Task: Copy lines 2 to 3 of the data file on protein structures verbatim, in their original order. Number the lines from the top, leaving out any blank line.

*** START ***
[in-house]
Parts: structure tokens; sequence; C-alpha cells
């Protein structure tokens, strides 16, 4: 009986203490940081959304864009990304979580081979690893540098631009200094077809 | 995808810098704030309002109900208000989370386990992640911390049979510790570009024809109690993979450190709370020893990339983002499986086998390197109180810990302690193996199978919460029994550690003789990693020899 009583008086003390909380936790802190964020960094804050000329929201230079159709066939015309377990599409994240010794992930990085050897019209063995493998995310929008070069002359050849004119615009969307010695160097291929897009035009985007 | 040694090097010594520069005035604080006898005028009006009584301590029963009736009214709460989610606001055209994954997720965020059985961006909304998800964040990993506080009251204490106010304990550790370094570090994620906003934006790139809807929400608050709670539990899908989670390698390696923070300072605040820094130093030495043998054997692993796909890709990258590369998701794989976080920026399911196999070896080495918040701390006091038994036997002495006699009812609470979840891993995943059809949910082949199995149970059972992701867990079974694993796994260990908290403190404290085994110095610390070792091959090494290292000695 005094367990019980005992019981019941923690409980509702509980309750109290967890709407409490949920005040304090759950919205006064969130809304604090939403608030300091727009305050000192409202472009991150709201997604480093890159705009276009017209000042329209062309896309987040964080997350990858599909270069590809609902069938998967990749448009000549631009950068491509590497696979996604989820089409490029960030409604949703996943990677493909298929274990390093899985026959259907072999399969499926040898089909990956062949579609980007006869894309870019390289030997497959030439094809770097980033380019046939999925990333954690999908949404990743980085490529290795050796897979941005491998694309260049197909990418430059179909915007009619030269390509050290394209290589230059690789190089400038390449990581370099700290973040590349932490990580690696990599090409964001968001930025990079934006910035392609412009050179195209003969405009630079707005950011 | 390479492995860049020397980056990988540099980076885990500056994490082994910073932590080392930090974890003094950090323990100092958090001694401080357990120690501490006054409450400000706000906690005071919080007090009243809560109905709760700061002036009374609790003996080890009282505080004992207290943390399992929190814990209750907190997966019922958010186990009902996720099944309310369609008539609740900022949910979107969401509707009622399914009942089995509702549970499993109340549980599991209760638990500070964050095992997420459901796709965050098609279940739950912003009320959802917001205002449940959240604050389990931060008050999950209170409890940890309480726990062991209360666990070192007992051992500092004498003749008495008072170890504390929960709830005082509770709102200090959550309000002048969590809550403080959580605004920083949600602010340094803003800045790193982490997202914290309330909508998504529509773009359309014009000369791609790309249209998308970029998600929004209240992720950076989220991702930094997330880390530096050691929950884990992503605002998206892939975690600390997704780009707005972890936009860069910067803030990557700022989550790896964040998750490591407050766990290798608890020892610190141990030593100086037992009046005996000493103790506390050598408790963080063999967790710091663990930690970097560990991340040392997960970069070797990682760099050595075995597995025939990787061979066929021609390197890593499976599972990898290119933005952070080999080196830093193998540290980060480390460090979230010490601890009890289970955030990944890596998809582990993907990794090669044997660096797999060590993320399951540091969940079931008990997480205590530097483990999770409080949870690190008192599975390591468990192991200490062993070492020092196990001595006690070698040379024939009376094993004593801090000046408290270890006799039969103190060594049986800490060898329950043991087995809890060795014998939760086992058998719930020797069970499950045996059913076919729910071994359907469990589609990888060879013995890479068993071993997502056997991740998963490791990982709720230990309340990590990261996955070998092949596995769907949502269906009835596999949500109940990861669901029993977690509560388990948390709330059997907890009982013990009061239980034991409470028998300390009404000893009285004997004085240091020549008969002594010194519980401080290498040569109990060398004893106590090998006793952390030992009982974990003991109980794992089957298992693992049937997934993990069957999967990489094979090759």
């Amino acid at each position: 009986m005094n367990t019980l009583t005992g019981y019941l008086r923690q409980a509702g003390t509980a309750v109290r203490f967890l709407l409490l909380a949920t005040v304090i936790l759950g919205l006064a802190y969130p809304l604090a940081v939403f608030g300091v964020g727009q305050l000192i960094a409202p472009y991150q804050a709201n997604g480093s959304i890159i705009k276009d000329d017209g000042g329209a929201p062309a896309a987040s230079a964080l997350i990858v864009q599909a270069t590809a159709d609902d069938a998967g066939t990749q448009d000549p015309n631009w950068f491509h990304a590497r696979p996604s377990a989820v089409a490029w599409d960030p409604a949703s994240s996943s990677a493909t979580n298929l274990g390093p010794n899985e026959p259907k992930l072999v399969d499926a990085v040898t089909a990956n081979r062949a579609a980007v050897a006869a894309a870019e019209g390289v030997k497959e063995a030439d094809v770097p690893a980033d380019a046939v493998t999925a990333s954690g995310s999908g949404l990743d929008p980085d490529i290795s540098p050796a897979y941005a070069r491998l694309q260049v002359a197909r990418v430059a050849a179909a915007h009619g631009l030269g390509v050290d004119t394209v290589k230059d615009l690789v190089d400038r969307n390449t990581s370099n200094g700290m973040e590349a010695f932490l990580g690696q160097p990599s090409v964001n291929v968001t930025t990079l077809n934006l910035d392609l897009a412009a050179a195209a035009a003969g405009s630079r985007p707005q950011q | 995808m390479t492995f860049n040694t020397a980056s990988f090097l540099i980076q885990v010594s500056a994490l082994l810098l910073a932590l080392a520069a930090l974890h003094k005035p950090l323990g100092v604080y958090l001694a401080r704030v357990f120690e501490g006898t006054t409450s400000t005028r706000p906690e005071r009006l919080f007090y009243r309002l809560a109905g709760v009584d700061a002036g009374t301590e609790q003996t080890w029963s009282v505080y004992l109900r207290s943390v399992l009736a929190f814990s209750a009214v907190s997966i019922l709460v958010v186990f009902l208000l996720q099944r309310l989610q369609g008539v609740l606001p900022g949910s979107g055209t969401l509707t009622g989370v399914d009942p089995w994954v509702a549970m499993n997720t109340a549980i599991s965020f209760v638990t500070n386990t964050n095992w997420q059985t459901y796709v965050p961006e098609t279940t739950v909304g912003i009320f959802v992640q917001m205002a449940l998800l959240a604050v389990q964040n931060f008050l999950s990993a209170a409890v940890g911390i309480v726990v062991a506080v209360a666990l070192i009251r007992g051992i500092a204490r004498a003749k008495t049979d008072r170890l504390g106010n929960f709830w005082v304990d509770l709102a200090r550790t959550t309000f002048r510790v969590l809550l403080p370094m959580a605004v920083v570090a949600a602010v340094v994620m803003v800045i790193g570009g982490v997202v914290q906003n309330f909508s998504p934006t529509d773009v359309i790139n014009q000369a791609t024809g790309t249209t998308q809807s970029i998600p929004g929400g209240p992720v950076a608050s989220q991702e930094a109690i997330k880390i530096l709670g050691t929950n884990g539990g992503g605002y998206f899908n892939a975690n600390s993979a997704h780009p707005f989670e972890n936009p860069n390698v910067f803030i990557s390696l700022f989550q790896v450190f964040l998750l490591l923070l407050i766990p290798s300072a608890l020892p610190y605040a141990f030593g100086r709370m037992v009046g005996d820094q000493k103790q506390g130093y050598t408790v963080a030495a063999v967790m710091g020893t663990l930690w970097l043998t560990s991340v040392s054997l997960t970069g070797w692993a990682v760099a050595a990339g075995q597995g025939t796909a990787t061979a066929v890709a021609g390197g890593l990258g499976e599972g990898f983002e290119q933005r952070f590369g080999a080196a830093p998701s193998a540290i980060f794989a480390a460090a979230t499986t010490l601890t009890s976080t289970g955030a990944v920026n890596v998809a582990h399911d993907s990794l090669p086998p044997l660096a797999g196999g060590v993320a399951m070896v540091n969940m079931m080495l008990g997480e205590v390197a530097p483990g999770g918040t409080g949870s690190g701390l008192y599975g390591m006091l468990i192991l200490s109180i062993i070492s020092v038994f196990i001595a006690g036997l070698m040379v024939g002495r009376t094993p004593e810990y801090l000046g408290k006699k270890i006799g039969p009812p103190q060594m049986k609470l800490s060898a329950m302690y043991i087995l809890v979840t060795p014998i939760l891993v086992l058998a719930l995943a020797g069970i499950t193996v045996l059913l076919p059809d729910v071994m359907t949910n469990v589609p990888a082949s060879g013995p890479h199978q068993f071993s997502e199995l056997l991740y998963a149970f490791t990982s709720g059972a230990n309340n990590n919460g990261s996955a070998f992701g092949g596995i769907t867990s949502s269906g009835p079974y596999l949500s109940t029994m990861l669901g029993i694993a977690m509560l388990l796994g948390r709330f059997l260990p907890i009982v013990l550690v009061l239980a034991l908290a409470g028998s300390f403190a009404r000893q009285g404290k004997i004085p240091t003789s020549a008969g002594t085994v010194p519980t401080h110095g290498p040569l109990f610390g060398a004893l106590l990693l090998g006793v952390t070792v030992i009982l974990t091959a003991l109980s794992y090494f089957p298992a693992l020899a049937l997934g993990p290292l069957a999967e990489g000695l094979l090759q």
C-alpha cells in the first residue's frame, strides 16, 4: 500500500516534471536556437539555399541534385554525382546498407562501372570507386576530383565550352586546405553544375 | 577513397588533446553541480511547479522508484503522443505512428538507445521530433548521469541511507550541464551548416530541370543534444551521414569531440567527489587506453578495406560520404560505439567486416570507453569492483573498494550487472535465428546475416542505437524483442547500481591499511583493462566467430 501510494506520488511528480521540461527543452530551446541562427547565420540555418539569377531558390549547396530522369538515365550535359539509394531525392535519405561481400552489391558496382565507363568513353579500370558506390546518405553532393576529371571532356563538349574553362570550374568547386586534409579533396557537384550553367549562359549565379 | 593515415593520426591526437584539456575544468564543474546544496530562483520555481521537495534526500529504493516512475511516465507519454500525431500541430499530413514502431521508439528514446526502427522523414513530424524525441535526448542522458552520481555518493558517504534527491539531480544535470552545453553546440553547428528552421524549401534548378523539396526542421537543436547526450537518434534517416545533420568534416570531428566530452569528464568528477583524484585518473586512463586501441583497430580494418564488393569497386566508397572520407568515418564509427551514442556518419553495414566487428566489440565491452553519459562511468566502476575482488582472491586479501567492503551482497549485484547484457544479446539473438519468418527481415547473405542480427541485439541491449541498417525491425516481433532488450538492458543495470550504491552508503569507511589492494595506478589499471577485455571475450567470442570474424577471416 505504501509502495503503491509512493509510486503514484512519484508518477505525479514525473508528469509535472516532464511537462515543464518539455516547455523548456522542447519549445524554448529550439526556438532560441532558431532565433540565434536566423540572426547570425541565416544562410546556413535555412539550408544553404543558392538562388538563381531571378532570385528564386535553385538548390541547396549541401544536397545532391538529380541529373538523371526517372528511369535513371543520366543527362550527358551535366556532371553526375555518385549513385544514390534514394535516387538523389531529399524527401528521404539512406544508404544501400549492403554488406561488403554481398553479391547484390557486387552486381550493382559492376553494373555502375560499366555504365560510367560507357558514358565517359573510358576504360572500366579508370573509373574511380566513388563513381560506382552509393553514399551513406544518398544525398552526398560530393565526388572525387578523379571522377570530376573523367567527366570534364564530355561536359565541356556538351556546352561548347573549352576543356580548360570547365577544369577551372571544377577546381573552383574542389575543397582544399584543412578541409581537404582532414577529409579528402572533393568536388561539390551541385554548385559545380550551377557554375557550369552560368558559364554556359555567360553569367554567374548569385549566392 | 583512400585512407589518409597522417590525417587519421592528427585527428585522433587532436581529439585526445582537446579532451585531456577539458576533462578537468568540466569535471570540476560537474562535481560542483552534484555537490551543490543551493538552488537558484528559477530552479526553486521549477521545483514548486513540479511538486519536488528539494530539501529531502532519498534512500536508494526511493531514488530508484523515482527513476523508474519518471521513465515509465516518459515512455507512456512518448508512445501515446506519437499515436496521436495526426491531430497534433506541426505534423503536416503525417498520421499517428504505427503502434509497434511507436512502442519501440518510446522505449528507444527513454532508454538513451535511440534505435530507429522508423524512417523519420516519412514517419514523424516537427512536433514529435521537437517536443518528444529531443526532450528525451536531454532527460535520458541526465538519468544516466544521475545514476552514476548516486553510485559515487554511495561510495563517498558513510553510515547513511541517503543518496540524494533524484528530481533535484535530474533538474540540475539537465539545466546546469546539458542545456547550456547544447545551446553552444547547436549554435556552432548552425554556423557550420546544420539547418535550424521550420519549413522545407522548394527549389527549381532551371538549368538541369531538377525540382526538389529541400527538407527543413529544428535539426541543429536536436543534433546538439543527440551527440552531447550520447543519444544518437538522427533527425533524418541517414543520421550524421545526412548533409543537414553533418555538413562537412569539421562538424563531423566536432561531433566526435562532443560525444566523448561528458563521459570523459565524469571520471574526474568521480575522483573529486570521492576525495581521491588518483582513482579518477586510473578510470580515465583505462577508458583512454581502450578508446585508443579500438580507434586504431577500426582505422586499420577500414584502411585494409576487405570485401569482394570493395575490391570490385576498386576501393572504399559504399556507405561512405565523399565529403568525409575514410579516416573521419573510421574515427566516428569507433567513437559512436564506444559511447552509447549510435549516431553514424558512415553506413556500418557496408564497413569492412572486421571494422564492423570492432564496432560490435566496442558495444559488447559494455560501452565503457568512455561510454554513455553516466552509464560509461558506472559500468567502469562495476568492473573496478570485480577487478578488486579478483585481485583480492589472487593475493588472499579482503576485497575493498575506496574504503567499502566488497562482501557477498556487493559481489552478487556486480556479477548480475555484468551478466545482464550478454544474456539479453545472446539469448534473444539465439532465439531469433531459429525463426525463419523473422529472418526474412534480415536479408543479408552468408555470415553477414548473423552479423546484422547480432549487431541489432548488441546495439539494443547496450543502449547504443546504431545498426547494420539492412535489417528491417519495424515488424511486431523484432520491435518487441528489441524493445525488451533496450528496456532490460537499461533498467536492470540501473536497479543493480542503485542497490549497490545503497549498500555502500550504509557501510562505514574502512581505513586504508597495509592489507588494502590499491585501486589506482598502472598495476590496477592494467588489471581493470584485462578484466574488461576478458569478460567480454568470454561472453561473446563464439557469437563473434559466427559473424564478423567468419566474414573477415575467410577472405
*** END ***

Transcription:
Parts: structure tokens; sequence; C-alpha cells
């Protein structure tokens, strides 16, 4: 009986203490940081959304864009990304979580081979690893540098631009200094077809 | 995808810098704030309002109900208000989370386990992640911390049979510790570009024809109690993979450190709370020893990339983002499986086998390197109180810990302690193996199978919460029994550690003789990693020899 009583008086003390909380936790802190964020960094804050000329929201230079159709066939015309377990599409994240010794992930990085050897019209063995493998995310929008070069002359050849004119615009969307010695160097291929897009035009985007 | 040694090097010594520069005035604080006898005028009006009584301590029963009736009214709460989610606001055209994954997720965020059985961006909304998800964040990993506080009251204490106010304990550790370094570090994620906003934006790139809807929400608050709670539990899908989670390698390696923070300072605040820094130093030495043998054997692993796909890709990258590369998701794989976080920026399911196999070896080495918040701390006091038994036997002495006699009812609470979840891993995943059809949910082949199995149970059972992701867990079974694993796994260990908290403190404290085994110095610390070792091959090494290292000695 005094367990019980005992019981019941923690409980509702509980309750109290967890709407409490949920005040304090759950919205006064969130809304604090939403608030300091727009305050000192409202472009991150709201997604480093890159705009276009017209000042329209062309896309987040964080997350990858599909270069590809609902069938998967990749448009000549631009950068491509590497696979996604989820089409490029960030409604949703996943990677493909298929274990390093899985026959259907072999399969499926040898089909990956062949579609980007006869894309870019390289030997497959030439094809770097980033380019046939999925990333954690999908949404990743980085490529290795050796897979941005491998694309260049197909990418430059179909915007009619030269390509050290394209290589230059690789190089400038390449990581370099700290973040590349932490990580690696990599090409964001968001930025990079934006910035392609412009050179195209003969405009630079707005950011 | 390479492995860049020397980056990988540099980076885990500056994490082994910073932590080392930090974890003094950090323990100092958090001694401080357990120690501490006054409450400000706000906690005071919080007090009243809560109905709760700061002036009374609790003996080890009282505080004992207290943390399992929190814990209750907190997966019922958010186990009902996720099944309310369609008539609740900022949910979107969401509707009622399914009942089995509702549970499993109340549980599991209760638990500070964050095992997420459901796709965050098609279940739950912003009320959802917001205002449940959240604050389990931060008050999950209170409890940890309480726990062991209360666990070192007992051992500092004498003749008495008072170890504390929960709830005082509770709102200090959550309000002048969590809550403080959580605004920083949600602010340094803003800045790193982490997202914290309330909508998504529509773009359309014009000369791609790309249209998308970029998600929004209240992720950076989220991702930094997330880390530096050691929950884990992503605002998206892939975690600390997704780009707005972890936009860069910067803030990557700022989550790896964040998750490591407050766990290798608890020892610190141990030593100086037992009046005996000493103790506390050598408790963080063999967790710091663990930690970097560990991340040392997960970069070797990682760099050595075995597995025939990787061979066929021609390197890593499976599972990898290119933005952070080999080196830093193998540290980060480390460090979230010490601890009890289970955030990944890596998809582990993907990794090669044997660096797999060590993320399951540091969940079931008990997480205590530097483990999770409080949870690190008192599975390591468990192991200490062993070492020092196990001595006690070698040379024939009376094993004593801090000046408290270890006799039969103190060594049986800490060898329950043991087995809890060795014998939760086992058998719930020797069970499950045996059913076919729910071994359907469990589609990888060879013995890479068993071993997502056997991740998963490791990982709720230990309340990590990261996955070998092949596995769907949502269906009835596999949500109940990861669901029993977690509560388990948390709330059997907890009982013990009061239980034991409470028998300390009404000893009285004997004085240091020549008969002594010194519980401080290498040569109990060398004893106590090998006793952390030992009982974990003991109980794992089957298992693992049937997934993990069957999967990489094979090759």